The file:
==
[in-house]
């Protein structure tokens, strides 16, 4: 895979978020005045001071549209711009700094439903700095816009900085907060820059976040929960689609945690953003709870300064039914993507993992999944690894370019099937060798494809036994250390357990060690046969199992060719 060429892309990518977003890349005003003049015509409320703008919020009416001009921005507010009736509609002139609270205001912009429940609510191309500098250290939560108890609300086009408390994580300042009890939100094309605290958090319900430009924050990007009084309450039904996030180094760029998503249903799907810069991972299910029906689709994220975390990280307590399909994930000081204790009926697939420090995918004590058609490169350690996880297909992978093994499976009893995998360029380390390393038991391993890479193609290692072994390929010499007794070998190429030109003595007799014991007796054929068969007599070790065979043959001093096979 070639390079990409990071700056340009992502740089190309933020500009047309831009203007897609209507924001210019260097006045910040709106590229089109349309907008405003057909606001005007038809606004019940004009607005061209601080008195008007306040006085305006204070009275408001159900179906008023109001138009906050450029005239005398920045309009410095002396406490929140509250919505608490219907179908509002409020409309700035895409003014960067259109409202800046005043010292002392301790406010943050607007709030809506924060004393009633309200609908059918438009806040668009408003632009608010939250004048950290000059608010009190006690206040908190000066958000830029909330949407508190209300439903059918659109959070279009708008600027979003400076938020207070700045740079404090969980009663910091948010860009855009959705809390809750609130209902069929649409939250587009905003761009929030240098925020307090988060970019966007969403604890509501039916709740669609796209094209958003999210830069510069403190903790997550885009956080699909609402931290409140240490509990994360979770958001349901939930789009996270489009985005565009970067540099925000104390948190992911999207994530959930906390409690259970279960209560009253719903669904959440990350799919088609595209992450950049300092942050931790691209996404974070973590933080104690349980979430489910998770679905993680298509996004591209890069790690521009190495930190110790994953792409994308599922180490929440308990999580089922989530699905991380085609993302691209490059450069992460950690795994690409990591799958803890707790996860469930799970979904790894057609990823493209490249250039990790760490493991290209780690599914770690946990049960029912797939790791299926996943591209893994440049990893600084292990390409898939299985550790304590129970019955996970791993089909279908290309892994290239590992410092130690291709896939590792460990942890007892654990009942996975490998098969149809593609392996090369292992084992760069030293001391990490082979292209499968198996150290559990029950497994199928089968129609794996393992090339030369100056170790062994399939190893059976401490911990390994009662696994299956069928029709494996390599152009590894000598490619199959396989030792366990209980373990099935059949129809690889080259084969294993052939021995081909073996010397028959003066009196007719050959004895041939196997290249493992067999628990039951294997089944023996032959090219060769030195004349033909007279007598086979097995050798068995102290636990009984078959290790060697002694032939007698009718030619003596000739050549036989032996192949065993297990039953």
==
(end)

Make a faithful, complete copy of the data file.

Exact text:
[in-house]
């Protein structure tokens, strides 16, 4: 895979978020005045001071549209711009700094439903700095816009900085907060820059976040929960689609945690953003709870300064039914993507993992999944690894370019099937060798494809036994250390357990060690046969199992060719 060429892309990518977003890349005003003049015509409320703008919020009416001009921005507010009736509609002139609270205001912009429940609510191309500098250290939560108890609300086009408390994580300042009890939100094309605290958090319900430009924050990007009084309450039904996030180094760029998503249903799907810069991972299910029906689709994220975390990280307590399909994930000081204790009926697939420090995918004590058609490169350690996880297909992978093994499976009893995998360029380390390393038991391993890479193609290692072994390929010499007794070998190429030109003595007799014991007796054929068969007599070790065979043959001093096979 070639390079990409990071700056340009992502740089190309933020500009047309831009203007897609209507924001210019260097006045910040709106590229089109349309907008405003057909606001005007038809606004019940004009607005061209601080008195008007306040006085305006204070009275408001159900179906008023109001138009906050450029005239005398920045309009410095002396406490929140509250919505608490219907179908509002409020409309700035895409003014960067259109409202800046005043010292002392301790406010943050607007709030809506924060004393009633309200609908059918438009806040668009408003632009608010939250004048950290000059608010009190006690206040908190000066958000830029909330949407508190209300439903059918659109959070279009708008600027979003400076938020207070700045740079404090969980009663910091948010860009855009959705809390809750609130209902069929649409939250587009905003761009929030240098925020307090988060970019966007969403604890509501039916709740669609796209094209958003999210830069510069403190903790997550885009956080699909609402931290409140240490509990994360979770958001349901939930789009996270489009985005565009970067540099925000104390948190992911999207994530959930906390409690259970279960209560009253719903669904959440990350799919088609595209992450950049300092942050931790691209996404974070973590933080104690349980979430489910998770679905993680298509996004591209890069790690521009190495930190110790994953792409994308599922180490929440308990999580089922989530699905991380085609993302691209490059450069992460950690795994690409990591799958803890707790996860469930799970979904790894057609990823493209490249250039990790760490493991290209780690599914770690946990049960029912797939790791299926996943591209893994440049990893600084292990390409898939299985550790304590129970019955996970791993089909279908290309892994290239590992410092130690291709896939590792460990942890007892654990009942996975490998098969149809593609392996090369292992084992760069030293001391990490082979292209499968198996150290559990029950497994199928089968129609794996393992090339030369100056170790062994399939190893059976401490911990390994009662696994299956069928029709494996390599152009590894000598490619199959396989030792366990209980373990099935059949129809690889080259084969294993052939021995081909073996010397028959003066009196007719050959004895041939196997290249493992067999628990039951294997089944023996032959090219060769030195004349033909007279007598086979097995050798068995102290636990009984078959290790060697002694032939007698009718030619003596000739050549036989032996192949065993297990039953």